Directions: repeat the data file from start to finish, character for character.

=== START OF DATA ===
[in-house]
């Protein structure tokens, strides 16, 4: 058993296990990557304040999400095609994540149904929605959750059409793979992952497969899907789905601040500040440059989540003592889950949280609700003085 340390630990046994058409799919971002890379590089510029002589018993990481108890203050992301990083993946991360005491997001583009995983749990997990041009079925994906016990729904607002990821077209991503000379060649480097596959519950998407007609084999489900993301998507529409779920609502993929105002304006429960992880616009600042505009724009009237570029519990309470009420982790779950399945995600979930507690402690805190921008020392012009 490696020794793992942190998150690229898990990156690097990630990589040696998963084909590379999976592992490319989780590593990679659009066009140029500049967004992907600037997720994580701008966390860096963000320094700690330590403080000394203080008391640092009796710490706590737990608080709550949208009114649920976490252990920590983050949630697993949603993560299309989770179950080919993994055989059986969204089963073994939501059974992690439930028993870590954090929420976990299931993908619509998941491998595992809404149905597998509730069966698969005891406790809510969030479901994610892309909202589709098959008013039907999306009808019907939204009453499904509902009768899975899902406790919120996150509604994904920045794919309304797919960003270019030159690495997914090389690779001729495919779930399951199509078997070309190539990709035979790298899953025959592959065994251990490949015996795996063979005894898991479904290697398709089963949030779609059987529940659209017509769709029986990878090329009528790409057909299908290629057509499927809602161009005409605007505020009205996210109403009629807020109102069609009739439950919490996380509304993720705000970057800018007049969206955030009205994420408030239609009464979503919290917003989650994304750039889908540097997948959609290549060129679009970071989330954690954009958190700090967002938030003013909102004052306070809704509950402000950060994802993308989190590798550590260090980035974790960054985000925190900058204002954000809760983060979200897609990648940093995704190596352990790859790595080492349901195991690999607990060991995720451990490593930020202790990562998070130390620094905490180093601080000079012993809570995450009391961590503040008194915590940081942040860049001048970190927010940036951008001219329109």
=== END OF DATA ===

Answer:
[in-house]
């Protein structure tokens, strides 16, 4: 058993296990990557304040999400095609994540149904929605959750059409793979992952497969899907789905601040500040440059989540003592889950949280609700003085 340390630990046994058409799919971002890379590089510029002589018993990481108890203050992301990083993946991360005491997001583009995983749990997990041009079925994906016990729904607002990821077209991503000379060649480097596959519950998407007609084999489900993301998507529409779920609502993929105002304006429960992880616009600042505009724009009237570029519990309470009420982790779950399945995600979930507690402690805190921008020392012009 490696020794793992942190998150690229898990990156690097990630990589040696998963084909590379999976592992490319989780590593990679659009066009140029500049967004992907600037997720994580701008966390860096963000320094700690330590403080000394203080008391640092009796710490706590737990608080709550949208009114649920976490252990920590983050949630697993949603993560299309989770179950080919993994055989059986969204089963073994939501059974992690439930028993870590954090929420976990299931993908619509998941491998595992809404149905597998509730069966698969005891406790809510969030479901994610892309909202589709098959008013039907999306009808019907939204009453499904509902009768899975899902406790919120996150509604994904920045794919309304797919960003270019030159690495997914090389690779001729495919779930399951199509078997070309190539990709035979790298899953025959592959065994251990490949015996795996063979005894898991479904290697398709089963949030779609059987529940659209017509769709029986990878090329009528790409057909299908290629057509499927809602161009005409605007505020009205996210109403009629807020109102069609009739439950919490996380509304993720705000970057800018007049969206955030009205994420408030239609009464979503919290917003989650994304750039889908540097997948959609290549060129679009970071989330954690954009958190700090967002938030003013909102004052306070809704509950402000950060994802993308989190590798550590260090980035974790960054985000925190900058204002954000809760983060979200897609990648940093995704190596352990790859790595080492349901195991690999607990060991995720451990490593930020202790990562998070130390620094905490180093601080000079012993809570995450009391961590503040008194915590940081942040860049001048970190927010940036951008001219329109």